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China-bashing season opens as US politics hots up

Posted to Far East Maritime (by on October 11, 2011

The US and China are so inter-dependent that a trade war is not in anyone’s best interests.

In 2010, trade between China and the US reached US$456 billion, up 25 percent over the previous year. And yet before the US Senate is legislation that will impose tariffs on imports from countries that manipulate their currencies.

By “countries” the US means China, who it has long accused of holding down the value of its yuan to boost exports. With an export-oriented economy, it is easy to see why.

The band within which the yuan trades has been widened slightly and when allowed the Chinese currency quickly rises in value. If it were widened further, many feel the currency would continue to appreciate.

In China, the slow and steady way is always popular and this is Beijing’s approach to the yuan that is frustrating the US. Or at least frustrating politicians and their corporate sponsors … I mean constituents.

Thankfully, however, it is a bill that will have little chance of passing Congress.

But the issue is creating a lot of noise. With an election year coming up, politics is dominating the positions of both parties, and China-bashing has become a sure-fire route to gaining populist support.

Unemployment in the US and companies sourcing production in China is an incendiary issue and one easily exploited by politicians. This is driving the push to make China allow its currency to appreciate faster, the theory being that it would increase mainland imports from countries such as the US as domestic demand in China increases.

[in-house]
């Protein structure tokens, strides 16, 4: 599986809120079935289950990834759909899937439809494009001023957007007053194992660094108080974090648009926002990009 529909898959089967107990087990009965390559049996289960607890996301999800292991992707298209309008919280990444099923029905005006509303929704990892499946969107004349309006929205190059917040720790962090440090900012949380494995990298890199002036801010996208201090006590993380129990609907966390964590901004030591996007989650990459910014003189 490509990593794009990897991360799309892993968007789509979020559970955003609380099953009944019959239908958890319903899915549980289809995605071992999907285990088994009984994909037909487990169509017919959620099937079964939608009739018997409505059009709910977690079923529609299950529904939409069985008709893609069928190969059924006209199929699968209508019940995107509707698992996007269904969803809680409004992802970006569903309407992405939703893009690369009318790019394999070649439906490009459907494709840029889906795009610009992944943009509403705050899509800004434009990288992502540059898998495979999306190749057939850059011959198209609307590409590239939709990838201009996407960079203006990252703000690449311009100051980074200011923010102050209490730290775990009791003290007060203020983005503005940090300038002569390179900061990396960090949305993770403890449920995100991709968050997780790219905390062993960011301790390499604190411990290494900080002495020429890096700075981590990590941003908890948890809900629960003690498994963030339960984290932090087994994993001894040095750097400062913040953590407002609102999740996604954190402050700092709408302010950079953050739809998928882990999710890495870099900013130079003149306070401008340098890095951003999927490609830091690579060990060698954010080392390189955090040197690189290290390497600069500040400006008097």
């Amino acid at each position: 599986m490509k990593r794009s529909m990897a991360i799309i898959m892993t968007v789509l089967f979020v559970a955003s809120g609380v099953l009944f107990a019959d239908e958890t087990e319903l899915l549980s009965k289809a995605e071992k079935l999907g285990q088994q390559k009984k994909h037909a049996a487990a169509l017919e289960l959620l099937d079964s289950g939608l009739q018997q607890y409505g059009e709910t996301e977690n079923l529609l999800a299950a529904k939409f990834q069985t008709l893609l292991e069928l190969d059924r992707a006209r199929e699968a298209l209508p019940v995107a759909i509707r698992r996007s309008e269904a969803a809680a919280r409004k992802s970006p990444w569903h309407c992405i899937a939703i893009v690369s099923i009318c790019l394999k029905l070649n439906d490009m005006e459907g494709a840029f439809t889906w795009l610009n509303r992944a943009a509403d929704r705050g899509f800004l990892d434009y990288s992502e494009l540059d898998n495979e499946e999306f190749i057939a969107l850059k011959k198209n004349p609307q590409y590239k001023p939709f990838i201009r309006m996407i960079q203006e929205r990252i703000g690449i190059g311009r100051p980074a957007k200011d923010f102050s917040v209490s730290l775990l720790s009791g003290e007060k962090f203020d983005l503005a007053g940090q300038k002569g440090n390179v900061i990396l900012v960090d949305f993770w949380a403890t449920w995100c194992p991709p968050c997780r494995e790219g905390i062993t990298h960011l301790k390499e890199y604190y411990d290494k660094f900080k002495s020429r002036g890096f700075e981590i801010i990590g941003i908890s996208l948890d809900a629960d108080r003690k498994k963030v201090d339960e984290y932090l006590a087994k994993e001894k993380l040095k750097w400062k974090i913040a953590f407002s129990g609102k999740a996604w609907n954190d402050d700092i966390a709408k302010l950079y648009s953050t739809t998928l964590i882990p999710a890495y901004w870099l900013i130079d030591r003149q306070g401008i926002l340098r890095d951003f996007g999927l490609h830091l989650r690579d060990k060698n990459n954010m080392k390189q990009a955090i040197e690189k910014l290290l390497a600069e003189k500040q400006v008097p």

But a stronger yuan would also make consumer products in the US more expensive. Shoes, power drills, jeans, flat-screen TVs, baseball gloves and the Made-in-China US flags waved at Monday Night Football – and even the football itself ­ – would all go up. With retailers struggling to encourage consumers to spend, this would have a devastating effect on the economy.

Beijing has told the US to address its own problems before hassling the rest of the world, and that makes sound sense. Bashing China may score President Obama some popular points, but it will not magically fix unemployment, excessive debt and poor savings.

As the European Union teeters on the brink, China could soon be facing a sharp drop in demand from France and Germany, the two strongest economies in the EU and its main export markets.

The last thing the fragile world economy needs is to see China plunge into a trade war with the US. There are issues to be addressed between the mainland and China, but imposing punitive tariffs on the country that has the potential to lift the world out of recession is probably not the best way to go about it.